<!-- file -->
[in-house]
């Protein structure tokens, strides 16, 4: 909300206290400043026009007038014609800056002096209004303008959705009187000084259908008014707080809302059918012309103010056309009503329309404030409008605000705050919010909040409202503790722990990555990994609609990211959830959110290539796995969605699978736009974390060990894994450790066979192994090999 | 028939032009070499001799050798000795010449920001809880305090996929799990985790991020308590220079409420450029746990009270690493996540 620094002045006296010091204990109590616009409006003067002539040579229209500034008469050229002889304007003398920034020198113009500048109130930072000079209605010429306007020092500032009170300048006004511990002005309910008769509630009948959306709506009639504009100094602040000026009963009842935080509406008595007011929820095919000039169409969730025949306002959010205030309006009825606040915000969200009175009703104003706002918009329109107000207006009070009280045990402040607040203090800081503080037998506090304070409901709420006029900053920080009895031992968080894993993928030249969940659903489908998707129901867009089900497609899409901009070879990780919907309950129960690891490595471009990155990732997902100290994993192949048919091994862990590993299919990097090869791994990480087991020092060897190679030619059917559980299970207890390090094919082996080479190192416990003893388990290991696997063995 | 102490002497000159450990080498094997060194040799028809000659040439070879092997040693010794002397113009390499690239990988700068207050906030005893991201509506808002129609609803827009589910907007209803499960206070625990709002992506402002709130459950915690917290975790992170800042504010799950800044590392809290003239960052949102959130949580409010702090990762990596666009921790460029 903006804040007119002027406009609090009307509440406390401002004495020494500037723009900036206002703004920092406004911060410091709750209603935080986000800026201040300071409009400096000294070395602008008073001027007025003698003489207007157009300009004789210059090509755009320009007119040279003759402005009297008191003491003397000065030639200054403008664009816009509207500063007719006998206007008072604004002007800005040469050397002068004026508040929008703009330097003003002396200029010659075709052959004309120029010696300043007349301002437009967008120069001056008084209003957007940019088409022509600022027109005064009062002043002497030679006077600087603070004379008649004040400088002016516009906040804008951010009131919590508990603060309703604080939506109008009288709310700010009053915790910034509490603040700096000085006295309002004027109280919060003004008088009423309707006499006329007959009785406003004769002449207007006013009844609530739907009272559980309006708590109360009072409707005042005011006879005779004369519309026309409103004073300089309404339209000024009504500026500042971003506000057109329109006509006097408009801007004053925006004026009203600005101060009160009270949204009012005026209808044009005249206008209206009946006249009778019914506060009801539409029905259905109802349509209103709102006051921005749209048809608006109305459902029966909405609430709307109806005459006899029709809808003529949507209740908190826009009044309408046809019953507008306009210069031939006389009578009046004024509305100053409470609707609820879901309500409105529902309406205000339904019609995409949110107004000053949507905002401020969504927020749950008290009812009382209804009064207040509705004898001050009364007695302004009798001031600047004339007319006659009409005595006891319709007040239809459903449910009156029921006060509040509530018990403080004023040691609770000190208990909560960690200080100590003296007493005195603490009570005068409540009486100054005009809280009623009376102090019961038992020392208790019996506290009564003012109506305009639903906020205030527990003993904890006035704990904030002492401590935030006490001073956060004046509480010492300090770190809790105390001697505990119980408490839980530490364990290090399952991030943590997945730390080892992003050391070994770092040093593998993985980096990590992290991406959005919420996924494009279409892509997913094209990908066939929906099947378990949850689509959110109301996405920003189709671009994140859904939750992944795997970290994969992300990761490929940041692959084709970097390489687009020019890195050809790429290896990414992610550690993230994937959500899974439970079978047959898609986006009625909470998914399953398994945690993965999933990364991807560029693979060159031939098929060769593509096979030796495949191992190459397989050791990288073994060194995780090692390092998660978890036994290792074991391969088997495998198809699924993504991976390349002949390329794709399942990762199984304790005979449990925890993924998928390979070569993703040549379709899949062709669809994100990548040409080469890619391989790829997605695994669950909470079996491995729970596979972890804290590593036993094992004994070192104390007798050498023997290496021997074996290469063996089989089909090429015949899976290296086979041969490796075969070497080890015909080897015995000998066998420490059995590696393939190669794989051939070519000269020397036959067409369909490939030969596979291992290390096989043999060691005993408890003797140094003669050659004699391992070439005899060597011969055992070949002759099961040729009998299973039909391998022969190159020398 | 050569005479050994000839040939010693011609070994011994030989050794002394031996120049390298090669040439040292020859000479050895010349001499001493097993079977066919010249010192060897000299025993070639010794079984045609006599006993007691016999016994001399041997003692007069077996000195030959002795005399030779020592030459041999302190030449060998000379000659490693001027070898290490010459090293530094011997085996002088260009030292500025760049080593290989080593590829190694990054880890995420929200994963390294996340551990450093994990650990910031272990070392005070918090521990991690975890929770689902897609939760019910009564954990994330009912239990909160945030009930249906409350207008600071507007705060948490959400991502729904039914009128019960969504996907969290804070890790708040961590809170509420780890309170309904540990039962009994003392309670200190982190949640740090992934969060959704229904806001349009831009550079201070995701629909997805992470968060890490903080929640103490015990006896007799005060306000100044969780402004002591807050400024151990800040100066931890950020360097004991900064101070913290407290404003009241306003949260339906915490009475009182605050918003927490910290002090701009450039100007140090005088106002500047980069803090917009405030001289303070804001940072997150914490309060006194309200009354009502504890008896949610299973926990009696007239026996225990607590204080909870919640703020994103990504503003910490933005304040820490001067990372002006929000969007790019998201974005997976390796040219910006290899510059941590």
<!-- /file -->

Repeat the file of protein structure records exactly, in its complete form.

[in-house]
């Protein structure tokens, strides 16, 4: 909300206290400043026009007038014609800056002096209004303008959705009187000084259908008014707080809302059918012309103010056309009503329309404030409008605000705050919010909040409202503790722990990555990994609609990211959830959110290539796995969605699978736009974390060990894994450790066979192994090999 | 028939032009070499001799050798000795010449920001809880305090996929799990985790991020308590220079409420450029746990009270690493996540 620094002045006296010091204990109590616009409006003067002539040579229209500034008469050229002889304007003398920034020198113009500048109130930072000079209605010429306007020092500032009170300048006004511990002005309910008769509630009948959306709506009639504009100094602040000026009963009842935080509406008595007011929820095919000039169409969730025949306002959010205030309006009825606040915000969200009175009703104003706002918009329109107000207006009070009280045990402040607040203090800081503080037998506090304070409901709420006029900053920080009895031992968080894993993928030249969940659903489908998707129901867009089900497609899409901009070879990780919907309950129960690891490595471009990155990732997902100290994993192949048919091994862990590993299919990097090869791994990480087991020092060897190679030619059917559980299970207890390090094919082996080479190192416990003893388990290991696997063995 | 102490002497000159450990080498094997060194040799028809000659040439070879092997040693010794002397113009390499690239990988700068207050906030005893991201509506808002129609609803827009589910907007209803499960206070625990709002992506402002709130459950915690917290975790992170800042504010799950800044590392809290003239960052949102959130949580409010702090990762990596666009921790460029 903006804040007119002027406009609090009307509440406390401002004495020494500037723009900036206002703004920092406004911060410091709750209603935080986000800026201040300071409009400096000294070395602008008073001027007025003698003489207007157009300009004789210059090509755009320009007119040279003759402005009297008191003491003397000065030639200054403008664009816009509207500063007719006998206007008072604004002007800005040469050397002068004026508040929008703009330097003003002396200029010659075709052959004309120029010696300043007349301002437009967008120069001056008084209003957007940019088409022509600022027109005064009062002043002497030679006077600087603070004379008649004040400088002016516009906040804008951010009131919590508990603060309703604080939506109008009288709310700010009053915790910034509490603040700096000085006295309002004027109280919060003004008088009423309707006499006329007959009785406003004769002449207007006013009844609530739907009272559980309006708590109360009072409707005042005011006879005779004369519309026309409103004073300089309404339209000024009504500026500042971003506000057109329109006509006097408009801007004053925006004026009203600005101060009160009270949204009012005026209808044009005249206008209206009946006249009778019914506060009801539409029905259905109802349509209103709102006051921005749209048809608006109305459902029966909405609430709307109806005459006899029709809808003529949507209740908190826009009044309408046809019953507008306009210069031939006389009578009046004024509305100053409470609707609820879901309500409105529902309406205000339904019609995409949110107004000053949507905002401020969504927020749950008290009812009382209804009064207040509705004898001050009364007695302004009798001031600047004339007319006659009409005595006891319709007040239809459903449910009156029921006060509040509530018990403080004023040691609770000190208990909560960690200080100590003296007493005195603490009570005068409540009486100054005009809280009623009376102090019961038992020392208790019996506290009564003012109506305009639903906020205030527990003993904890006035704990904030002492401590935030006490001073956060004046509480010492300090770190809790105390001697505990119980408490839980530490364990290090399952991030943590997945730390080892992003050391070994770092040093593998993985980096990590992290991406959005919420996924494009279409892509997913094209990908066939929906099947378990949850689509959110109301996405920003189709671009994140859904939750992944795997970290994969992300990761490929940041692959084709970097390489687009020019890195050809790429290896990414992610550690993230994937959500899974439970079978047959898609986006009625909470998914399953398994945690993965999933990364991807560029693979060159031939098929060769593509096979030796495949191992190459397989050791990288073994060194995780090692390092998660978890036994290792074991391969088997495998198809699924993504991976390349002949390329794709399942990762199984304790005979449990925890993924998928390979070569993703040549379709899949062709669809994100990548040409080469890619391989790829997605695994669950909470079996491995729970596979972890804290590593036993094992004994070192104390007798050498023997290496021997074996290469063996089989089909090429015949899976290296086979041969490796075969070497080890015909080897015995000998066998420490059995590696393939190669794989051939070519000269020397036959067409369909490939030969596979291992290390096989043999060691005993408890003797140094003669050659004699391992070439005899060597011969055992070949002759099961040729009998299973039909391998022969190159020398 | 050569005479050994000839040939010693011609070994011994030989050794002394031996120049390298090669040439040292020859000479050895010349001499001493097993079977066919010249010192060897000299025993070639010794079984045609006599006993007691016999016994001399041997003692007069077996000195030959002795005399030779020592030459041999302190030449060998000379000659490693001027070898290490010459090293530094011997085996002088260009030292500025760049080593290989080593590829190694990054880890995420929200994963390294996340551990450093994990650990910031272990070392005070918090521990991690975890929770689902897609939760019910009564954990994330009912239990909160945030009930249906409350207008600071507007705060948490959400991502729904039914009128019960969504996907969290804070890790708040961590809170509420780890309170309904540990039962009994003392309670200190982190949640740090992934969060959704229904806001349009831009550079201070995701629909997805992470968060890490903080929640103490015990006896007799005060306000100044969780402004002591807050400024151990800040100066931890950020360097004991900064101070913290407290404003009241306003949260339906915490009475009182605050918003927490910290002090701009450039100007140090005088106002500047980069803090917009405030001289303070804001940072997150914490309060006194309200009354009502504890008896949610299973926990009696007239026996225990607590204080909870919640703020994103990504503003910490933005304040820490001067990372002006929000969007790019998201974005997976390796040219910006290899510059941590």